Yin Yoga: A Practice for Those New to Yoga


When thinking of the Ying/Yang symbol from Taoism/Daoism we readily identify with concepts of light and dark and the deep connection of opposing forces. There is no up without a down, in without the out, death without life, they all bring us to a place to put things into perspective.

Expanding this awareness to different levels in our bodies, our relationships, our lives and yes, even our yoga practice can help to find that sense of intuitive balance. If you find your life is a little too “Yang” then consider what would provide you with a little more “Yin”?  Maybe Yin Yoga!

A Yin Yoga practice is noticeably slower paced than a practiced centered on vinyasa,  poses center on movements of the spine (see previous blog) and finding release around the hips and pelvis. Poses are held for longer periods of time, perhaps 3-5 minutes and the use of props is strongly encouraged to help the practitioner support their body where and when needed.

Most important to note isthat Yin Yoga is not Restorative Yoga, although the practice can have a high restorative quality about. In Restorative Yoga, postures are held much longer, sometimes up to 20 minutes with a strong emphasis of supporting the body with many props to allow the practitioner to ground and release. As with Restorative Yoga, Yin Yoga does not have standing balance poses, indeed poses from standing are not commonly used, but there are a few goodies in the repertoire like Mountain Pose and Dangling.

As a practice, Yin Yoga was developed in the 1970s by Paulie Zink who practiced Kung Ku, Qigong and Taoist Yoga when at college. He had a history of practicing Hatha Yoga when he was younger and it is from this foundation that his yoga style developed. From there he instructed students such as Paul Grilley, Bernie Clark and Sarah Powers, who gave it the name “Yin Yoga”.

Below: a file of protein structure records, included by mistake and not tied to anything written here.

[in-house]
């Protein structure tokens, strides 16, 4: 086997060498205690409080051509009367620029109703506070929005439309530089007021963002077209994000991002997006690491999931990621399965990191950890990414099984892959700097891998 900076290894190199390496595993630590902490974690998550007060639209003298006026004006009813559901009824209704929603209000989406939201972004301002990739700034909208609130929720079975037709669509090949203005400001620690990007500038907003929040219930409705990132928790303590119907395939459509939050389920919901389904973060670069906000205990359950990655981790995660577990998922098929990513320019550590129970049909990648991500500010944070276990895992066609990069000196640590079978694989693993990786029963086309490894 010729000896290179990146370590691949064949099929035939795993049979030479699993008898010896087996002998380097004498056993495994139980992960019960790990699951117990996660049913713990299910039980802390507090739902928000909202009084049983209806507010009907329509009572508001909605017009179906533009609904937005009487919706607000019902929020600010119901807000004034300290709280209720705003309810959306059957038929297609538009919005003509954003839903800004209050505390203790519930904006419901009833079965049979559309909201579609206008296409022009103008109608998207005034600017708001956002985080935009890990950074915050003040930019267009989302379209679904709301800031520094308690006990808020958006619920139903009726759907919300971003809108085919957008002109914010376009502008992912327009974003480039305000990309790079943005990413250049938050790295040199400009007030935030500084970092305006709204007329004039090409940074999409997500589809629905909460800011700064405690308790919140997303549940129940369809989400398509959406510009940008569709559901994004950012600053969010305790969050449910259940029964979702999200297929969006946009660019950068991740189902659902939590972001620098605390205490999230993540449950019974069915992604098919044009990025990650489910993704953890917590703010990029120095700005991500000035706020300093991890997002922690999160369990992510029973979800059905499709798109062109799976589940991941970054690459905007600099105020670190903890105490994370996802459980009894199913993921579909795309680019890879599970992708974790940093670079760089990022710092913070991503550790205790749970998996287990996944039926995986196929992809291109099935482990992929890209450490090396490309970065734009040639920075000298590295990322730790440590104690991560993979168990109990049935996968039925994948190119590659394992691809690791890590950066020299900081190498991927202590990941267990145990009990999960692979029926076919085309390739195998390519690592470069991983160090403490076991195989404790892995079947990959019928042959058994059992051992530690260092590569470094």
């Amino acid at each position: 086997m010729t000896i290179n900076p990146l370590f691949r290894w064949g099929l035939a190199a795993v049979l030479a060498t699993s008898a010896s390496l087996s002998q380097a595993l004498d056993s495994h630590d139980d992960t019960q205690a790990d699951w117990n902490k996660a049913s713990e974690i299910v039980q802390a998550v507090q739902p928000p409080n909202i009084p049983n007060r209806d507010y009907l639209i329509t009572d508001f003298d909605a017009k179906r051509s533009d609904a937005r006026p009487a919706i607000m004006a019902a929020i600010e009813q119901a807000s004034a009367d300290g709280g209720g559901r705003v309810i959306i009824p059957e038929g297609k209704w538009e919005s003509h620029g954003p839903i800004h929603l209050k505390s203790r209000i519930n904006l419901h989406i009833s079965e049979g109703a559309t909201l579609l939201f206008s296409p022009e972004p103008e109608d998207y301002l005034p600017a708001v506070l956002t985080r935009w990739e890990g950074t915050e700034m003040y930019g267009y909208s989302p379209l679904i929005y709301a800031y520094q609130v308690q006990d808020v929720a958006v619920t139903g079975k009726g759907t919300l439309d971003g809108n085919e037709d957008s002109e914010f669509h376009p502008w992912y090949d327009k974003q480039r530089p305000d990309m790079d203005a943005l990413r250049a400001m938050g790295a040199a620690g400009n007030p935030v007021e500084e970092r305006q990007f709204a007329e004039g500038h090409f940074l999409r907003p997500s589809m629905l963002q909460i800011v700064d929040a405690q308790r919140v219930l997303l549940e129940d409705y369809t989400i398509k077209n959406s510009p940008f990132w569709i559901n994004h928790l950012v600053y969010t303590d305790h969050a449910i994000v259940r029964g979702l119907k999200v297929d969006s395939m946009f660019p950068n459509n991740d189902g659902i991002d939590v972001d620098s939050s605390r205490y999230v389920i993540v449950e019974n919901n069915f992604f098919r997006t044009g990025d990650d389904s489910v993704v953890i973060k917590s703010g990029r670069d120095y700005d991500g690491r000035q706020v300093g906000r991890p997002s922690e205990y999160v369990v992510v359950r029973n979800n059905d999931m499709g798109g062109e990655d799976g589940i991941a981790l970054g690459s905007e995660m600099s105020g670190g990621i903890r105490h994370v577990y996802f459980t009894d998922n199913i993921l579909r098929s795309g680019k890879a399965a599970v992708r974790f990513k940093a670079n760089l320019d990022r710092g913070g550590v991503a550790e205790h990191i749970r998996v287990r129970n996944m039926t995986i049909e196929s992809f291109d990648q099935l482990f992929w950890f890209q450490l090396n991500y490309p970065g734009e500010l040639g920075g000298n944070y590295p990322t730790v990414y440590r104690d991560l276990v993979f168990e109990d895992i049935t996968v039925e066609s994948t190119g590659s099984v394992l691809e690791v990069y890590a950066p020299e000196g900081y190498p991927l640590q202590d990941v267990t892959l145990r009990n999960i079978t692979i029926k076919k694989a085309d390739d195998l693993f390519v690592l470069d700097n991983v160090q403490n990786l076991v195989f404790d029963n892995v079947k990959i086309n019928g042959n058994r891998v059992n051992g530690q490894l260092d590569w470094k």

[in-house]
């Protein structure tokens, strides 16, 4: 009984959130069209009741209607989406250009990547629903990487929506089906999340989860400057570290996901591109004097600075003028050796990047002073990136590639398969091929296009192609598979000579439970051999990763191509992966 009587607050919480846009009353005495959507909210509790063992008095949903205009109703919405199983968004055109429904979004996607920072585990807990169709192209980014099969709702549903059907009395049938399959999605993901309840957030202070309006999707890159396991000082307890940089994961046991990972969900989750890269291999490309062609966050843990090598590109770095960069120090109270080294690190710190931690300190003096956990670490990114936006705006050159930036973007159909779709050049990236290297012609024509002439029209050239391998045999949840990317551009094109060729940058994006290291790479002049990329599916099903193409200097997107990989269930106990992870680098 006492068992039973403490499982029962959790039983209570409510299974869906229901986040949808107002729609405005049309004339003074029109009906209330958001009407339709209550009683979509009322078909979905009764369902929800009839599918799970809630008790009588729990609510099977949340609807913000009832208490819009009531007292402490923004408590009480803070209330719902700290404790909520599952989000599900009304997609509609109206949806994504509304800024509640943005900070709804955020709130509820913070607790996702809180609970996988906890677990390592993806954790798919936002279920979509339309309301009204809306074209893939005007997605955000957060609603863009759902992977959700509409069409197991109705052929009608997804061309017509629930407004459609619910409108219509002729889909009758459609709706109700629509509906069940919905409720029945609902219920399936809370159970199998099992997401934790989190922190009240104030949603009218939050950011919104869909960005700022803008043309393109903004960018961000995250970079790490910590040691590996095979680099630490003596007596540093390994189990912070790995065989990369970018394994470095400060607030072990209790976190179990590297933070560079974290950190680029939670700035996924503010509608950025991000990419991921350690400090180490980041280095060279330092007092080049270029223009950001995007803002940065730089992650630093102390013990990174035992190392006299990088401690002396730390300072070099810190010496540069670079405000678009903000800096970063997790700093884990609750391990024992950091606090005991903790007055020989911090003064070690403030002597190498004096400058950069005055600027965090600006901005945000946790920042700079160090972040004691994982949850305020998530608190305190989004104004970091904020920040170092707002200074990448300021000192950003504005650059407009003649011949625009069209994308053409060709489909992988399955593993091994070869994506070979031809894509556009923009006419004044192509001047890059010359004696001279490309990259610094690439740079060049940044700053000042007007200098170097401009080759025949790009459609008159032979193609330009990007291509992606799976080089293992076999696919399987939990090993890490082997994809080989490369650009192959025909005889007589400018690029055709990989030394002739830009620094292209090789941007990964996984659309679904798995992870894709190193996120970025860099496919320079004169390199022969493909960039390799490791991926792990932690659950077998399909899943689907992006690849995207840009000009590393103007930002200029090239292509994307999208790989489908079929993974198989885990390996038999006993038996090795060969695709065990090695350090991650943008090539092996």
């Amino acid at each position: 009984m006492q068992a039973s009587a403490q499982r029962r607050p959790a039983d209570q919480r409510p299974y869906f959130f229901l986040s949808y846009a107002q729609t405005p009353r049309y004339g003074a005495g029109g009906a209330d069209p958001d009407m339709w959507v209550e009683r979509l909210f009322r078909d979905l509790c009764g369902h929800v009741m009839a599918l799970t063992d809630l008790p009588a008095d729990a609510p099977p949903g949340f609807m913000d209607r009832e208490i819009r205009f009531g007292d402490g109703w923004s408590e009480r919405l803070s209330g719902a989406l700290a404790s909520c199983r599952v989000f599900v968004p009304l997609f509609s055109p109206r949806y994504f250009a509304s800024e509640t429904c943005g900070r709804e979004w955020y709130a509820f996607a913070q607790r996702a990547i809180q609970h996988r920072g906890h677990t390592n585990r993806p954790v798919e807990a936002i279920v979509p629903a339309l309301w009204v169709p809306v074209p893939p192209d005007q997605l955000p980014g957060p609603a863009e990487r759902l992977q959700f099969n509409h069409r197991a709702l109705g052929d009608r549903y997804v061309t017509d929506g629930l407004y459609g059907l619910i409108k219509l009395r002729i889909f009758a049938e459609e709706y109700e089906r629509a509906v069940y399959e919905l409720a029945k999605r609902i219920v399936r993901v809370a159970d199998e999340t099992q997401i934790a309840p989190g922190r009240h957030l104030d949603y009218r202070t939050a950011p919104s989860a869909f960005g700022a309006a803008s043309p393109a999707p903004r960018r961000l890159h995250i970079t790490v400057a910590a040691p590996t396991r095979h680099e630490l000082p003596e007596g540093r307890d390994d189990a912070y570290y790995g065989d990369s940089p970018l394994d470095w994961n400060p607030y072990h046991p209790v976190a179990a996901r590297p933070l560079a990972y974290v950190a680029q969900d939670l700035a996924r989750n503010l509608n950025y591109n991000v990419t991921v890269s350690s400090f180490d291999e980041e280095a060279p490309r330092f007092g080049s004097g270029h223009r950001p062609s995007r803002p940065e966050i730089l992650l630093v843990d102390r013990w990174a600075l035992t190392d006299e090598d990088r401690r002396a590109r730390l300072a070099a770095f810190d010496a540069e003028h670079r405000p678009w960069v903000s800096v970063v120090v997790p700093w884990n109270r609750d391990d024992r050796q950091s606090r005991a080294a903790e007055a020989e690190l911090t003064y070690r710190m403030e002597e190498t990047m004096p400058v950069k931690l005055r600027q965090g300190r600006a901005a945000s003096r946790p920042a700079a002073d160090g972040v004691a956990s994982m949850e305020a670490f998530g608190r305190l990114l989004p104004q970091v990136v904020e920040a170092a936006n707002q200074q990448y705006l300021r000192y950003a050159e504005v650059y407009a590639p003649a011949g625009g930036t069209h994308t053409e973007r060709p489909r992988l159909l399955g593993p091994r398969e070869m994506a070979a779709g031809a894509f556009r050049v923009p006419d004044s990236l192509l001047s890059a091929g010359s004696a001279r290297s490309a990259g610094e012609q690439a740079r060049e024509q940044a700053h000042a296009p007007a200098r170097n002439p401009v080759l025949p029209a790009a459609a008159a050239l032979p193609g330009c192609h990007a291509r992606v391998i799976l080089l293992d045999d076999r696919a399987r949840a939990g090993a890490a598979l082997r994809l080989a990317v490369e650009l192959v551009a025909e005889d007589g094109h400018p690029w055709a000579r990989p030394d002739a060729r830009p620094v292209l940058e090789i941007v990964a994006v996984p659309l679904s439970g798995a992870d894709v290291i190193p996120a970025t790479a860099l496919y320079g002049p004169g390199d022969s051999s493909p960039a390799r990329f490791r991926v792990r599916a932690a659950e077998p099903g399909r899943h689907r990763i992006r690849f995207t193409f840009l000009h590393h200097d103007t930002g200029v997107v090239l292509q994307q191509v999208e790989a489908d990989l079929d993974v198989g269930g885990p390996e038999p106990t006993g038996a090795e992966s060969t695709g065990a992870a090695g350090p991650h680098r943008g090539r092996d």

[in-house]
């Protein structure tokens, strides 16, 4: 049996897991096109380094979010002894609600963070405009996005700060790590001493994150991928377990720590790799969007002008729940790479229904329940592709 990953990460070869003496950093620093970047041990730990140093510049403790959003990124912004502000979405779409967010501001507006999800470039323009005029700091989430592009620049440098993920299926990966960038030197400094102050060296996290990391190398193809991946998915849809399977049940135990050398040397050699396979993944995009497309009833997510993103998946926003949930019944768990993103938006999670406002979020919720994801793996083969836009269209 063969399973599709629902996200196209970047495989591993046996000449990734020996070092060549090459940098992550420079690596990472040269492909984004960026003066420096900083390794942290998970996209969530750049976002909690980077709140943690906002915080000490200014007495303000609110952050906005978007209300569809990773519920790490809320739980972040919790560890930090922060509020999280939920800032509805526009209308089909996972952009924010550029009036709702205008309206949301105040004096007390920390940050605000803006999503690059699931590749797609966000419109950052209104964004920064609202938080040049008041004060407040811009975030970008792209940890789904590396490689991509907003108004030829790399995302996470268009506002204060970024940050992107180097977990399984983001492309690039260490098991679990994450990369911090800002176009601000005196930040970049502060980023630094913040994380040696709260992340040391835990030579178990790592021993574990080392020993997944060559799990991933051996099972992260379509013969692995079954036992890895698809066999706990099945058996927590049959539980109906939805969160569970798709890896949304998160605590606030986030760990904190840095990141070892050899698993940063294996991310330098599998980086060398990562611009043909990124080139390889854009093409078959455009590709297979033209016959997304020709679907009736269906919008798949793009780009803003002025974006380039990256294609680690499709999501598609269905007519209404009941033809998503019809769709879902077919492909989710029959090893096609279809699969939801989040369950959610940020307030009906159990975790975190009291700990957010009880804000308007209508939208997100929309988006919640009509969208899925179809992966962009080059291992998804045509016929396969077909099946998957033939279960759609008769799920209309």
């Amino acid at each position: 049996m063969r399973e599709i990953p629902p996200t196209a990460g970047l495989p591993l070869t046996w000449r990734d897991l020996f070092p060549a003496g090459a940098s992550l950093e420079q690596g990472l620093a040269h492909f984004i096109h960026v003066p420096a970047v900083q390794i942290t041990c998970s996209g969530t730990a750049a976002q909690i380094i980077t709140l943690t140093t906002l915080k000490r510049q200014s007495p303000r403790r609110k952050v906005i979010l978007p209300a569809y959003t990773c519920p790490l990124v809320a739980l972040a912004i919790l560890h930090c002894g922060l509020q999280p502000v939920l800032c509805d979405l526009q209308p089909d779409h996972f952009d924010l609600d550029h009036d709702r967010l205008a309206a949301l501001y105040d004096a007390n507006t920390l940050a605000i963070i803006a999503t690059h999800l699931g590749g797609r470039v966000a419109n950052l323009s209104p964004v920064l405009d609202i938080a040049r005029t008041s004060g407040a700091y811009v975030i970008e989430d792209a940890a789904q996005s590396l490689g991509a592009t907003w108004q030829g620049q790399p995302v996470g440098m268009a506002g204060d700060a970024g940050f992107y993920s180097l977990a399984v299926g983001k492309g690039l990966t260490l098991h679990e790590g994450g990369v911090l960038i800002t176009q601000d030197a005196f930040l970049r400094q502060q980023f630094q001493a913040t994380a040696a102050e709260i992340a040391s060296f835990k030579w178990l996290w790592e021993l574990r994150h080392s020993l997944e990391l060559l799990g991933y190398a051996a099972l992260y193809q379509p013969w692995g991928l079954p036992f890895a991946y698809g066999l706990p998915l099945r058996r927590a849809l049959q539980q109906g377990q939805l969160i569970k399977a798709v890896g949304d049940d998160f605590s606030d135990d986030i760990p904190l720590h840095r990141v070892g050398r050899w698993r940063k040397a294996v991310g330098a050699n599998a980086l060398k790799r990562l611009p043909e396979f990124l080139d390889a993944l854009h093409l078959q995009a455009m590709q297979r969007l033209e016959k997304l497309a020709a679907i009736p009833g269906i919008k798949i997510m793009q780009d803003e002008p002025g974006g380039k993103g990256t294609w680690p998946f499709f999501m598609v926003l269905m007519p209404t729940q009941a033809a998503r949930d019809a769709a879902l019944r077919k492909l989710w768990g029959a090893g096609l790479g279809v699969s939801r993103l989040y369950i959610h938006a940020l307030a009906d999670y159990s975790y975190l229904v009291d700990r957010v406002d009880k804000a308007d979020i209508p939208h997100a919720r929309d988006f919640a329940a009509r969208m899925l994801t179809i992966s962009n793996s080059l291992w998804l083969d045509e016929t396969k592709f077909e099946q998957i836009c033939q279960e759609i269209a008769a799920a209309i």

As an FYI to those who’s practice is rooted in traditional Hatha asana, poses in Yin Yoga are not given Sanskrit names, poses are called by their English names it part to differentiate the nature of the pose, emphasis on deeper release of fascial connections (stronger Yin) rather than the muscles themselves (stronger Yang). This really confused me when I began taking classes!

So, what to expect in your first Yin class:

1.      Arrive at the studio early to meet the instructor, let him/her know that this is your first class. If you are new to the studio you may need to sign papers, sign in for class and have a tour of the space.

2.      Set up your mat in the room; many instructors and locations have the luxury of using the wall for practice (the best prop ever!). So, ask you instructor how she/he would like you to place your mat.

3.      What props will you need? The instructor will have a rough game plan and will recommend certain props for specific poses they have in mind, but may also offer other props to have nearby to assist. You may never need them, but it is fun to have them there to try and see if they work for you. After a few classes you will get to know your body, it’s needs and become familiar with the teaching style of the instructor.

4.      Listen carefully to the names of the poses, how the instructor cues you into the shape. Please do not stress if you do not know what to do, or do not “look” right. The instructor’s job is to take care of YOU! And quite frankly, if you do not feel this supportive connection, perhaps look for another instructor that you feel more comfortable with.

5.      Enjoy savasana, final relaxation. Many of those new to yoga struggle to keep their eyes closed or fidget to find something to do. Prepare to surrender!

Lastly, there are 4 Principles to the practice to bring with you to a class. See if you can stay attuned to your breath, your body, your energy, and if the mind needs something to do, review these principles:

1.      Come to your edge: find the pose, work to your level of comfort without causing pain.

2.      Find Stillness: Allow yourself to stay in the pose for the allotted length of time, avoiding fidgeting or unnecessary movement.

3.      Hold the Pose: Stay with the pose

4.      Release the Pose Carefully: Come out of the pose mindfully with minimal movement.

After reading this, it is my sincerest wish that you consider trying a class at a studio, or look for a practice sequence online to try yourself at home.

Update: This hour long sequence was recently released by one of my favorite instructors, Melissa West, a practice for home, designed for those new to Yin. Hope you enjoy!